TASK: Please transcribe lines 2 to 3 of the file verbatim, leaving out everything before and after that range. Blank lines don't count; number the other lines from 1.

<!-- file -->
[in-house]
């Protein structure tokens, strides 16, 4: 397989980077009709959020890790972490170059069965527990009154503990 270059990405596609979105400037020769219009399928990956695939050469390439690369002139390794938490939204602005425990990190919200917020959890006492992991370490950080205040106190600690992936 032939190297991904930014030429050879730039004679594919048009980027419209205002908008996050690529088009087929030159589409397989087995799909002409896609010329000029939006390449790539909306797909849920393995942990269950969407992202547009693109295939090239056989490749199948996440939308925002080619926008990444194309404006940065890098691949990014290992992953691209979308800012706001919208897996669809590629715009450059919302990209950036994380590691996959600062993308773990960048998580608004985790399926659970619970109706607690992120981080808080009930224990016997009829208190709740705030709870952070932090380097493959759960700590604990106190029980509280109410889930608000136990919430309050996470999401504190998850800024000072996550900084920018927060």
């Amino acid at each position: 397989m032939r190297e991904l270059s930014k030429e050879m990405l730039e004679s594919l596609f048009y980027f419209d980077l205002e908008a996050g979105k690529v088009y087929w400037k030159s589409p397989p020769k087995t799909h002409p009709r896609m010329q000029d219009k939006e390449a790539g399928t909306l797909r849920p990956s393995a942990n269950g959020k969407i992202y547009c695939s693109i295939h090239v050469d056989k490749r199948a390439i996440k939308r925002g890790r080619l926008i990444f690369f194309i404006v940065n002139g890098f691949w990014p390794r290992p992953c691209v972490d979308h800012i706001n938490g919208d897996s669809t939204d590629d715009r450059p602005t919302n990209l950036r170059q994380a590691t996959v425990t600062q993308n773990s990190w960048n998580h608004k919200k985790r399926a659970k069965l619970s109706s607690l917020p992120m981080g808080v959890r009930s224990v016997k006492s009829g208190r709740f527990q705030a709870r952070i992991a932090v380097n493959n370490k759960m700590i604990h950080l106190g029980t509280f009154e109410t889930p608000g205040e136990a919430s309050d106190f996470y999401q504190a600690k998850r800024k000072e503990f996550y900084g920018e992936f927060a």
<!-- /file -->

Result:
């Protein structure tokens, strides 16, 4: 397989980077009709959020890790972490170059069965527990009154503990 270059990405596609979105400037020769219009399928990956695939050469390439690369002139390794938490939204602005425990990190919200917020959890006492992991370490950080205040106190600690992936 032939190297991904930014030429050879730039004679594919048009980027419209205002908008996050690529088009087929030159589409397989087995799909002409896609010329000029939006390449790539909306797909849920393995942990269950969407992202547009693109295939090239056989490749199948996440939308925002080619926008990444194309404006940065890098691949990014290992992953691209979308800012706001919208897996669809590629715009450059919302990209950036994380590691996959600062993308773990960048998580608004985790399926659970619970109706607690992120981080808080009930224990016997009829208190709740705030709870952070932090380097493959759960700590604990106190029980509280109410889930608000136990919430309050996470999401504190998850800024000072996550900084920018927060």
């Amino acid at each position: 397989m032939r190297e991904l270059s930014k030429e050879m990405l730039e004679s594919l596609f048009y980027f419209d980077l205002e908008a996050g979105k690529v088009y087929w400037k030159s589409p397989p020769k087995t799909h002409p009709r896609m010329q000029d219009k939006e390449a790539g399928t909306l797909r849920p990956s393995a942990n269950g959020k969407i992202y547009c695939s693109i295939h090239v050469d056989k490749r199948a390439i996440k939308r925002g890790r080619l926008i990444f690369f194309i404006v940065n002139g890098f691949w990014p390794r290992p992953c691209v972490d979308h800012i706001n938490g919208d897996s669809t939204d590629d715009r450059p602005t919302n990209l950036r170059q994380a590691t996959v425990t600062q993308n773990s990190w960048n998580h608004k919200k985790r399926a659970k069965l619970s109706s607690l917020p992120m981080g808080v959890r009930s224990v016997k006492s009829g208190r709740f527990q705030a709870r952070i992991a932090v380097n493959n370490k759960m700590i604990h950080l106190g029980t509280f009154e109410t889930p608000g205040e136990a919430s309050d106190f996470y999401q504190a600690k998850r800024k000072e503990f996550y900084g920018e992936f927060a």